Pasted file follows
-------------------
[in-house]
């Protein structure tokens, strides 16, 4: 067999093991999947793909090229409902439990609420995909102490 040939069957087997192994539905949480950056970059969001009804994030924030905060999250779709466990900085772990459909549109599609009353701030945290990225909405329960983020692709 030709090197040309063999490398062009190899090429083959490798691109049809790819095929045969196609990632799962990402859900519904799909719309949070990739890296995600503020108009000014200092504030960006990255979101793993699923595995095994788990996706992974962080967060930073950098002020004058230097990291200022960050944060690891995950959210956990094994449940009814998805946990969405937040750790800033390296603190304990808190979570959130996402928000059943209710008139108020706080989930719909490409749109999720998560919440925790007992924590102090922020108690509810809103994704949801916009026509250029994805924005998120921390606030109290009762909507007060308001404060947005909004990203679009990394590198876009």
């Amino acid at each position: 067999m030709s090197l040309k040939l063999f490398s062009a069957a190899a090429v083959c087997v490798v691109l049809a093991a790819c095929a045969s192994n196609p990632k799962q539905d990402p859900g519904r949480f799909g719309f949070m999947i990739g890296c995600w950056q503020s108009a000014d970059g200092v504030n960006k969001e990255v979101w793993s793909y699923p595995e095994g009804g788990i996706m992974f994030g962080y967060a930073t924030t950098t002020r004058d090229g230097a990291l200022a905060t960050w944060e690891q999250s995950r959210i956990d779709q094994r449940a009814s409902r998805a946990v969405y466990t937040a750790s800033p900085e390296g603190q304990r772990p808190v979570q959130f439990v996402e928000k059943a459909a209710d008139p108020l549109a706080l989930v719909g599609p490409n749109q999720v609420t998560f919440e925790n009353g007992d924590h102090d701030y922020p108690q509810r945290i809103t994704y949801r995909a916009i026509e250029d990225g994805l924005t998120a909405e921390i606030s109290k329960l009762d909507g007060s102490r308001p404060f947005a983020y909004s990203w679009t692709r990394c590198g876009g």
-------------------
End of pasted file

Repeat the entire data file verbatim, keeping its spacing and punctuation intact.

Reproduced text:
[in-house]
């Protein structure tokens, strides 16, 4: 067999093991999947793909090229409902439990609420995909102490 040939069957087997192994539905949480950056970059969001009804994030924030905060999250779709466990900085772990459909549109599609009353701030945290990225909405329960983020692709 030709090197040309063999490398062009190899090429083959490798691109049809790819095929045969196609990632799962990402859900519904799909719309949070990739890296995600503020108009000014200092504030960006990255979101793993699923595995095994788990996706992974962080967060930073950098002020004058230097990291200022960050944060690891995950959210956990094994449940009814998805946990969405937040750790800033390296603190304990808190979570959130996402928000059943209710008139108020706080989930719909490409749109999720998560919440925790007992924590102090922020108690509810809103994704949801916009026509250029994805924005998120921390606030109290009762909507007060308001404060947005909004990203679009990394590198876009």
């Amino acid at each position: 067999m030709s090197l040309k040939l063999f490398s062009a069957a190899a090429v083959c087997v490798v691109l049809a093991a790819c095929a045969s192994n196609p990632k799962q539905d990402p859900g519904r949480f799909g719309f949070m999947i990739g890296c995600w950056q503020s108009a000014d970059g200092v504030n960006k969001e990255v979101w793993s793909y699923p595995e095994g009804g788990i996706m992974f994030g962080y967060a930073t924030t950098t002020r004058d090229g230097a990291l200022a905060t960050w944060e690891q999250s995950r959210i956990d779709q094994r449940a009814s409902r998805a946990v969405y466990t937040a750790s800033p900085e390296g603190q304990r772990p808190v979570q959130f439990v996402e928000k059943a459909a209710d008139p108020l549109a706080l989930v719909g599609p490409n749109q999720v609420t998560f919440e925790n009353g007992d924590h102090d701030y922020p108690q509810r945290i809103t994704y949801r995909a916009i026509e250029d990225g994805l924005t998120a909405e921390i606030s109290k329960l009762d909507g007060s102490r308001p404060f947005a983020y909004s990203w679009t692709r990394c590198g876009g």